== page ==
CANNES 2016

Cannes 2016: Steven Spielberg's 'The BFG' Lacks Any Magic or a Story

by
May 17, 2016

The BFG Review

Not even snozzcumbers can fix this film. Why did it feel so bland and so pointless? It's hard to make sense of it. Steven Spielberg's latest film, an adaptation of Roald Dahl's classic book The BFG, premiered at the Cannes Film Festival this year. Oddly, it seems very out of place here. It's definitely a kids movie, to a fault, as it's the kind of kids movie that you can't really enjoy unless you're younger than 16 years old. And that's not the case for most kids movies (see: Pixar). Spielberg does his best to bring stunning visuals and great performances to the film, but it lacks that magic touch of his previous work, and seriously lacks an actual story. There's a young girl, a friendly giant, lots of snozzcumbers, the Queen of England, but not much else.

Even from the first 20 minutes of the film, I was already wondering where the heck this script is going and why there seems to be no actual story structure. It starts out with a gorgeous shot of London, to establish location, then immediately jumps into the opening lines with newcomer Ruby Barnhill as Sophie. From there she meets the "big friendly giant" barely a few scenes later, played through performance capture by Mark Rylance, and they're already off to giant land without much context or setup. At this point I'm already so disinterested in where things are going, that by the time the plot actually has some interesting twists – including a fizzy soda that makes everyone fart, and an encounter with the Queen of England and her corgi dogs – it doesn't add anything to the experience. It's fun to watch, sure, but really that's about it.

Part of the big problem is the lack of any magical, emotional feeling at all throughout the entire film. If it's supposed to be an inspiring and empowering film for kids, then it's supposed to have a nice message that they can latch onto throughout. That message seems to be that our dreams are important and can help take us places or change the world. However, these dreams are realized quite literally as colorful, fairy dust-like dancing characters locked inside jars stored at the BFG's home. But they never amount to much. And even though they go to various beautiful places in giant land and the real world, these visuals feel empty. Which is quite weird because that's not normally the case with Spielberg, and I can't figure out what went wrong.

The marketing is pitching the film as comparable to Spielberg's classic, E.T., but it's nowhere near as good as E.T. by a long shot. That film I can rewatch anytime and still be impressed by it, no matter how old I am. However, The BFG seems to be a one-and-done experience. Maybe it will connect better with young kids, and maybe some people will have fun with it; hopefully it finds that audience. Rylance playing the BFG is wonderful and there are a few very charming moments (like the scene in the teaser image above) but these moments are so far and few between that they don't leave any lasting impression. Which is unfortunate because this film could've been much more magical and inspiring, but sadly that's just not the case. Oh well.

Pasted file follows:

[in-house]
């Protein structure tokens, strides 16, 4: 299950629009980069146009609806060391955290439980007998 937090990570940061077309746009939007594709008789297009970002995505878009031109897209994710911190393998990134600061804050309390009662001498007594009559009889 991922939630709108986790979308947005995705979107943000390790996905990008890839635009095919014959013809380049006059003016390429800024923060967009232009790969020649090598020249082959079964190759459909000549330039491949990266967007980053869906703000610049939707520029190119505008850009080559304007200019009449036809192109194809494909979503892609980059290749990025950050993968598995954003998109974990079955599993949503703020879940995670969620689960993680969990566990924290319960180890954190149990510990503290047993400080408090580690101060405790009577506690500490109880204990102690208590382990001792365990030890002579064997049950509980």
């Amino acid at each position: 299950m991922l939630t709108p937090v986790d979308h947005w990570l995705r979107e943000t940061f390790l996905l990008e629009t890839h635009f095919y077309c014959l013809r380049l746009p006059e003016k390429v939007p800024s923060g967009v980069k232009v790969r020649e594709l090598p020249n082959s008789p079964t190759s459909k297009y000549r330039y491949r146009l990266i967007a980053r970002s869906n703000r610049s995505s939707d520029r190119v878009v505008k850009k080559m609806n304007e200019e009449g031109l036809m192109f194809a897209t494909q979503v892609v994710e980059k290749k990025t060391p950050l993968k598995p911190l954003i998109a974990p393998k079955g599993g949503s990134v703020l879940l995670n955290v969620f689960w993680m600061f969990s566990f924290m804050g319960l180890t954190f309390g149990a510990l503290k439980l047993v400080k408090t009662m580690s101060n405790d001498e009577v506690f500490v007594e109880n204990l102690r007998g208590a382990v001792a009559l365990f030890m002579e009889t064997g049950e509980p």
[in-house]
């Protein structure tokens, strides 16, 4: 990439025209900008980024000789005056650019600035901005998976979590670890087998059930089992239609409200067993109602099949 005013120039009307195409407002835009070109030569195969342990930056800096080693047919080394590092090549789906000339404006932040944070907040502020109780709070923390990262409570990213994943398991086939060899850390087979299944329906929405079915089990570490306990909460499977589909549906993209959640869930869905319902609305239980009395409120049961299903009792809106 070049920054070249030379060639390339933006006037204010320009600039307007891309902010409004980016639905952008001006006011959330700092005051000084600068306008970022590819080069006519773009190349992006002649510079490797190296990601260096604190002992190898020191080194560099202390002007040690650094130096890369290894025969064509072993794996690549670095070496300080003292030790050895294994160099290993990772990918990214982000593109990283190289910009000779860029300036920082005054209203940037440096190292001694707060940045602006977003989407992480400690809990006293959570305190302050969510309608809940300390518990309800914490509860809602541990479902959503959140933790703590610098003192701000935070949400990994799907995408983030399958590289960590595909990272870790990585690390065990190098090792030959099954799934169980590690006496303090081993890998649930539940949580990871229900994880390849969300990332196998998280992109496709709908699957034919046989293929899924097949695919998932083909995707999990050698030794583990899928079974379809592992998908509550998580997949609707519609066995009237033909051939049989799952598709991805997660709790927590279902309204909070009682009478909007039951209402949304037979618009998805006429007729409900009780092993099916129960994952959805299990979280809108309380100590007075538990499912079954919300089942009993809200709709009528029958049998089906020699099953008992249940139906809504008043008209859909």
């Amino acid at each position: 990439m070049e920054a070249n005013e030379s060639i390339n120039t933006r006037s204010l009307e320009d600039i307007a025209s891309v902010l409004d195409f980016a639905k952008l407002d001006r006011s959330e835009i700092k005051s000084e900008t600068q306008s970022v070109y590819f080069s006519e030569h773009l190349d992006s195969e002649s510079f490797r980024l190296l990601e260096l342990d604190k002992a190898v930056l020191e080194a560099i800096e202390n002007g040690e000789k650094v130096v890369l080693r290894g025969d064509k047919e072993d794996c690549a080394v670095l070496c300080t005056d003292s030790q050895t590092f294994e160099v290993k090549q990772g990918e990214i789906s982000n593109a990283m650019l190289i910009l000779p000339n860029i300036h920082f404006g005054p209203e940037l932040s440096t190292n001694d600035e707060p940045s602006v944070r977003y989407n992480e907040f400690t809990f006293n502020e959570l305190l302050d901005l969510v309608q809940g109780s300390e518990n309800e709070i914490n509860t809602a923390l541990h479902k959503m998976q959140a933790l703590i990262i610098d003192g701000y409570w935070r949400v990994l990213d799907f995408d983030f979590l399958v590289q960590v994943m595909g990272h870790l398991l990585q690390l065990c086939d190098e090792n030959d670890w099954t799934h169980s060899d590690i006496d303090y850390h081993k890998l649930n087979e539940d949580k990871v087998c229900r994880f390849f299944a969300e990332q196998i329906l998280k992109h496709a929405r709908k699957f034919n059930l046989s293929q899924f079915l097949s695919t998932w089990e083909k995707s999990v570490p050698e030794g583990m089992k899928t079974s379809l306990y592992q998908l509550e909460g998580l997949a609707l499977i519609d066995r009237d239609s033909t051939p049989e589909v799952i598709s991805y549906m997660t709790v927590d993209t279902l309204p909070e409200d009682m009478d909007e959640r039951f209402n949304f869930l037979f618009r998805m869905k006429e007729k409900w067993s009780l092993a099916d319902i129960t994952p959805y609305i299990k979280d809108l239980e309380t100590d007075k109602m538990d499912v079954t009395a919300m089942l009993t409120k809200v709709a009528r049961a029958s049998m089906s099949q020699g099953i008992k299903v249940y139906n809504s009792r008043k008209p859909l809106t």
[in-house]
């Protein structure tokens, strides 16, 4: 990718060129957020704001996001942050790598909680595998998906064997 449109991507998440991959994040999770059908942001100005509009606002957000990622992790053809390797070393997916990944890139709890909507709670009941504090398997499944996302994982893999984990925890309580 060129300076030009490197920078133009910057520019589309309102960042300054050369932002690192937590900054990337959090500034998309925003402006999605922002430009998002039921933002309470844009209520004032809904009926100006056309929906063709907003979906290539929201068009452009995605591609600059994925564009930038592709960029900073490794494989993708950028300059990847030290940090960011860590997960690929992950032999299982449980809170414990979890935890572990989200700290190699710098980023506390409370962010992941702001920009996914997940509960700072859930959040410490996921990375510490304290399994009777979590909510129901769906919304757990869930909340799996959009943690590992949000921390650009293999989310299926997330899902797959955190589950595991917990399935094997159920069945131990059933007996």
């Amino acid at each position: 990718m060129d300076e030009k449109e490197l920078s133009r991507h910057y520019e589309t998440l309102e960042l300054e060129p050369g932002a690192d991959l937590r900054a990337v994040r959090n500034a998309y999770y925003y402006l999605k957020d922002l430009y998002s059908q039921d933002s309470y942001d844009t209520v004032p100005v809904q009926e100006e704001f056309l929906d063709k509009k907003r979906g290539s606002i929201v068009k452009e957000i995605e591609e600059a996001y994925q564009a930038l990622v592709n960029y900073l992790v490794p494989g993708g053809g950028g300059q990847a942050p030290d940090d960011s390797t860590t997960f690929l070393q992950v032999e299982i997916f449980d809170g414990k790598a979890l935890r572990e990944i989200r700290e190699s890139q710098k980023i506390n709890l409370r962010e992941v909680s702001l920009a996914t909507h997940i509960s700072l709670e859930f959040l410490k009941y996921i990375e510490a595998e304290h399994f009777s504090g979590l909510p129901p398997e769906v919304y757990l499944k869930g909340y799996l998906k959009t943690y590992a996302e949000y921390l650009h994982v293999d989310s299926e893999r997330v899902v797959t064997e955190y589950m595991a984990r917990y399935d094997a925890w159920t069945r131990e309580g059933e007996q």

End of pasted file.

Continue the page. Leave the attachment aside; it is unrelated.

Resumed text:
Alex's Cannes 2016 Rating: 5 out of 10
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  • " It's definitely a kids movie" I like kids movies. there's still a living kid somewhere inside of me. But kids deserve respect. and nowadays kids movies lack any sense of respect for their audience. It's just a collection of bland CGI bound with a thin story and almost zero character development. We miss the 80s...
    • RAW_D
      The last "kids" movie I thoroughly enjoyed was Wreck-It-Ralph. Once again, Pixar with the win. The Good Dinosaur was garbage though.
      • I thought wreck it ralph was a disney production. As you saiid, the good dinosaur was on par wirh Planes, another production aimed to toddlers. i stopped watching passed 15 mn.
        • RAW_D
          Oh my bad! You're totally right. It was a Walt Disney Animated Production. I guess I just figured Pixar had a hand in it somehow since Disney owns them. But kids movies today are light on substance, heavy on effect. They need to leave in more mystery and intrigue. Let kids think about the movies more! Don't OVER EXPLAIN EVERYTHING!
          • Indeed. Or don't over do the same fluffy plots. Kids are smart persons who can go beyond many abstract concepts, as their imagination and sensitivities are way more developed than adults ones.
  • To be honest, the trailer left me feeling nothing. First Spielberg movie I will not see. However didn't Williams score this? And yes the 80s were very good to Spielberg. I miss those movies too!
    • First Spielberg movie you will not see ? How about Horse bore ? Now that was a huge Oscar bait that left me emotionless.
      • Spielberg is obviously a master at his craft but even he sometimes can't match his own magic. Happens. Doesn't make him any less of a legend.
        • Agreed. There is only one Spielberg. Cinema would never be the same without him.
  • DAVIDPD
    Ah man...just what I was afraid of...
  • grimjob
    Yeah, nothing about this looked interesting. Shame. Can't win them all as they say, and it seems Spielberg always wins.

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